In all honesty, the example of the coffee machine is the perfect visualization here. The machine works by itself - just as I’ve stated earlier, you do not need to do anything after pushing the “Start” button! Simply sit back, and wait until the machine does its job.
In the cryptocurrency world, the equivalent of this would be a smart contract. Smart contracts are special programmed agreements that allow for certain processes to happen automatically, without the need for a human to intervene.
In the same way how you turn on your coffee machine, and the rest of the processes happen automatically, smart contracts allow users to participate in multiple different processes - cryptocurrency trading, lending and borrowing money, trustless gambling, and so much more. If you’d like to learn more about smart contracts, make sure to check out the section "What are Smart Contracts?".
Going back to the coffee machine example, even though all of its processes are automatic, every once in a while, you are going to need to clean the machine & its filters, fill its water tank, and perform general maintenance, too. Well, the same can be said about smart contracts, as well!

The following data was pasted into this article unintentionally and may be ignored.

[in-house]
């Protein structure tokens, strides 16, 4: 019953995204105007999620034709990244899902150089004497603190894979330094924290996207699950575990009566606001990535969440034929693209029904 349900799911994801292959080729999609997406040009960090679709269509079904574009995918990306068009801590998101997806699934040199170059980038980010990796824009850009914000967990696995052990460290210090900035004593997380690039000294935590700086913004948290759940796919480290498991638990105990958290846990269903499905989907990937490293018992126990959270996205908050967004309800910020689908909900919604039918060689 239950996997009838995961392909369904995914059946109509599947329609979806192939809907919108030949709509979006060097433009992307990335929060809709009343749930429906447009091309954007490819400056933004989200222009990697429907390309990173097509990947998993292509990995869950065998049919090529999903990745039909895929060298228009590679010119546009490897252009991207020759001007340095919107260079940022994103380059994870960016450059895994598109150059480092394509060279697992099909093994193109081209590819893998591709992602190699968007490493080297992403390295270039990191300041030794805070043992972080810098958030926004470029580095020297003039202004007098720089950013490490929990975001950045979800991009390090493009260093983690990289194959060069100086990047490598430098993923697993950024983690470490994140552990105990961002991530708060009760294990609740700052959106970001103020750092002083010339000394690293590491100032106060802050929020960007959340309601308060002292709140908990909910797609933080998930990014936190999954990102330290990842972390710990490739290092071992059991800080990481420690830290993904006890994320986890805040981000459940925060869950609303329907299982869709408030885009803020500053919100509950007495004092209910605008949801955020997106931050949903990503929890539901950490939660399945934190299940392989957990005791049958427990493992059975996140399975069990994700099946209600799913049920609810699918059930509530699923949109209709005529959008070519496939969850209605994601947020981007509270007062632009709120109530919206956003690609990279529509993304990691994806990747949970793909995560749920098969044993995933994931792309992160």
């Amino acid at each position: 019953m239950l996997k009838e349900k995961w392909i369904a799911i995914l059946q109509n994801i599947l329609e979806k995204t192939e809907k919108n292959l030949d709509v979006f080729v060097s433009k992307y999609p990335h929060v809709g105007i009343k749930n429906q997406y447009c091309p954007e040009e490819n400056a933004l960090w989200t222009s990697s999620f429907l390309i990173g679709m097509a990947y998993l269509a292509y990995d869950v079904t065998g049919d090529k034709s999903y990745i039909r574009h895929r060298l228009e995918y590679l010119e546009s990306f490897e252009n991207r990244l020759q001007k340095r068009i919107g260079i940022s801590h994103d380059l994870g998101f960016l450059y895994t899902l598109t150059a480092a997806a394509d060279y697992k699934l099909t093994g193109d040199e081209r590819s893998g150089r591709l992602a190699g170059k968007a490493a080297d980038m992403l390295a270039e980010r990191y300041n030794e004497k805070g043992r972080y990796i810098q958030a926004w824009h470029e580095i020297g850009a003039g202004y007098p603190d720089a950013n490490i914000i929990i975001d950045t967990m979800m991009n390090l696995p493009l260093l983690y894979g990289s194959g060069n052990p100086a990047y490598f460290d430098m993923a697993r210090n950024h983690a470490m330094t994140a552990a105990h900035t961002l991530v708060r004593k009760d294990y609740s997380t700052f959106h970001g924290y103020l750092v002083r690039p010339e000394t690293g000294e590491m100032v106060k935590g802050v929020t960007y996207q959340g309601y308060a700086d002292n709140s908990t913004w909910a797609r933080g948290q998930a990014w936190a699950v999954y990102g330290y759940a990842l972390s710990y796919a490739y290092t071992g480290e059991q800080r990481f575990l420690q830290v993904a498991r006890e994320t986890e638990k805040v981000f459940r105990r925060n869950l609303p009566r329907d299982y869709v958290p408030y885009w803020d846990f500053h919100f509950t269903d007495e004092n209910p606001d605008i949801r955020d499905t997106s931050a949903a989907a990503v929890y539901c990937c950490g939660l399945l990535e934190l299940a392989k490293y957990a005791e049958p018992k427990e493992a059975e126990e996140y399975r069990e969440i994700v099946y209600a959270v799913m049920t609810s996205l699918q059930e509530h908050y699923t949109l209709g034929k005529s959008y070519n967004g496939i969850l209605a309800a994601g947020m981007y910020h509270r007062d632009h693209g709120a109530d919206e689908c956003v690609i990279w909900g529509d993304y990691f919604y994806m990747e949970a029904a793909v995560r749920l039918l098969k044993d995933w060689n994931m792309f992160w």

In order to perform certain updates and programmable changes to the contract, and to take care of the project behind it, in general, you have DAOs - groups of people who all vote on proposed changes to their respective network, and implement them, if a mutual decision is made.
How Do DAOs Work?
Now that you have a bit of a better idea of what is a DAO, you might naturally wonder - how do they work?
Well, the underlying idea behind DAOs is actually pretty simple. However, we’re going to touch on a bit of tokenomics - if this term isn’t familiar to you, or you don’t understand how blockchains work, fundamentally, I would strongly advise you to check out the section "What is the Blockchain?", before reading further. That will give you a better understanding of what to expect when it comes to DAOs.
Now, think about the last time you and your friends got together at someone’s place, for a casual hangout. At some point in time, someone asked the big question - should you order pizza or Chinese food?